The Gig Economy – An Opportunity for Professionals to Make Music
The word ‘Gig’ was coined in the 1920s by Jazz artists in America. It is prudent to assume that those melodious musicians may have never imagined that a century later, the corporate world in far-away India would be abuzz with the term, albeit in reference to the economy.
It is no secret that the unfortunate COVID-19 pandemic has structurally impacted many a global market. And India is no different. While the intensity may vary across industries and sectors, the fact of the matter is that our economy has faced tremendous pressures and has shrunk with the rude blow of the crisis. In the quarter ending June’20, the de-growth as high as 29.3% as compared to the same period of last year.
The contraction has resulted in the implementation of harsh measures in many organizations – ranging from salary cuts at one end to lay-offs at the other. While in the case of the former, one can get by with lifestyle adjustments, it is the latter that is overly concerning in a developing country like ours, where there is no social security mechanism. The situation gets more worrisome for impacted professionals as job opportunities are few and the number of candidates increases, as evidenced by the growing number of green ‘Open To Work’ circles on LinkedIn, a platform of choice for professionals.
“For many professionals who find themselves without the comforting blanket of regular full-time employment, the rise of the ‘gig economy’ is a much-needed safety net, indeed.”
The framework that enables organizations to hire independent workers for short-term projects, is beneficial for both parties. For organizations, it provides the advantage of hiring subject matter experts to either bring in transformation or to augment capacity in the times of peak production, enabling them to optimize their wage and indirect costs. For professionals, on the other hand, it allows the freedom to work on diverse projects in varied environments and regulate their personal and work objectives, more efficiently.
Given this scenario, one would have expected the hiring of gig workers to really get expedited in these challenging times. While there is huge optimism in corporate board rooms, when it comes to white-collar workers at middle and senior level management levels, the upwards trend is not very sharp. The reason for the same is, not surprisingly, the challenge in making this ‘hand-shake’ happen between recruiting organizations and job seekers. This happens on account of fundamental inadequacies at both ends, as shared below.
People Processes of Organizations
By and large, except in the Consulting space, job roles are designed from the perspective of long-term employment and the corporate pyramid, with built-in enablers such as promotion cycles, internal job movements, and so on. Given this base, critical HR practices such as Job Description designing, recruitment, managing payroll, etc. are often not updated to deal with the requirements of handling gig worker engagements. Ambiguous and evolving laws add to the confusion with differing interpretations by different groups.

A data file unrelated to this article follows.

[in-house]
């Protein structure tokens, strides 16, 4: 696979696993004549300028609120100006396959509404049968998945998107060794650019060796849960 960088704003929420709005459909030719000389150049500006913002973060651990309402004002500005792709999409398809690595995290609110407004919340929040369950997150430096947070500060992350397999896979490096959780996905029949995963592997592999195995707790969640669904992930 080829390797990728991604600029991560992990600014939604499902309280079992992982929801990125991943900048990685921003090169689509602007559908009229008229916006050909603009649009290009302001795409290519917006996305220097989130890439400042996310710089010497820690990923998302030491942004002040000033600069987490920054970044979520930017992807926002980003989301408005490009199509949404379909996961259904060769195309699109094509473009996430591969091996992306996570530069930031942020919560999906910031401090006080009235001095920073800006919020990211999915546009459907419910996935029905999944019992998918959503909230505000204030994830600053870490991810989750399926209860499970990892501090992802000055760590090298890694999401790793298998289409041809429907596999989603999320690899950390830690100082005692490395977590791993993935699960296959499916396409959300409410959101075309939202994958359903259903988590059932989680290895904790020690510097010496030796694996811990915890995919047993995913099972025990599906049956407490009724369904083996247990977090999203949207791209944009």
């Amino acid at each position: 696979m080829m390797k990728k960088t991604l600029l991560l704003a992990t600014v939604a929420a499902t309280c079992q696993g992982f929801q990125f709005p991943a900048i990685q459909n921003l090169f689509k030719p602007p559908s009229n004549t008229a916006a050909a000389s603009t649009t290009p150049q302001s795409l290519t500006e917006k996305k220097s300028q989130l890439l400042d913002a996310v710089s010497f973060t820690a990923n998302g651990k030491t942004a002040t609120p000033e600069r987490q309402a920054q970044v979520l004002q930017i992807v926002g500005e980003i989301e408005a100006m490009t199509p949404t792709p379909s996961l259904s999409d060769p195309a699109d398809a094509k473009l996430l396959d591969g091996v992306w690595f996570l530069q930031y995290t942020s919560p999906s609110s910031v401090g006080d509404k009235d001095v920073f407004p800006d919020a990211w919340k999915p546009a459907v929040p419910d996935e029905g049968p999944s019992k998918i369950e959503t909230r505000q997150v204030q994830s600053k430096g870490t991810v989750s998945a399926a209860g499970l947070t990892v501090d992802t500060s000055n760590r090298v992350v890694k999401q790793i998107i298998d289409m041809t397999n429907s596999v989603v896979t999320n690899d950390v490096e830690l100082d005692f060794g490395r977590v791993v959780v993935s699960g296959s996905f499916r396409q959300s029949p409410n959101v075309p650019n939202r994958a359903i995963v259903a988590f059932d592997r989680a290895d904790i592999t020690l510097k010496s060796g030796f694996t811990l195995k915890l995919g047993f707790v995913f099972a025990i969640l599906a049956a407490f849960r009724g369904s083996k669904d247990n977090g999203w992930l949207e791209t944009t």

Psychology of Job Seekers
In our nation, as far as career choices go, we have only moved beyond the preference for the ‘stable’ public sector to the private sector in the last 20 years. Even in this transition, there was a lot of concertation between family members; the elder ones typically pushing for the security that has always been a pull factor for the public sector, and the younger generation wanting higher returns offered by the private sector. In this move, jobs got associated with being full-time and regular with clear, defined boundaries and hierarchies. For many professionals to make a substantial mindset shift once again in their lifetime, is challenging to say the least. In a highly, socially connected society like ours, it is not just a question of convincing oneself, one must convince one’s entire social circle.
According to data released by CMIE (Centre for Monitoring Indian Economy), over 6 million white-collar professionals lost their jobs in the period between May and August 2020, fuelled by the pandemic. The Mint-Bain India CEO survey published in September 2020 conducted to gauge CEO priorities at this time, indicated that 73% of them consider ‘Increased flexible working models’ as a high priority item. HR leaders across the board have been vocal about gig working becoming more dominant in our work environments to support this corner office agenda.
However, to mitigate this challenge of getting corporates and professionals to engage fruitfully in gig assignments requires both the parties to cover some ground and move towards each other. The question to ask then, to borrow a line from the world of music (owing allegiance to the word ‘gig’), is that – “Given the new normal, are both corporates and professionals ready to play along?”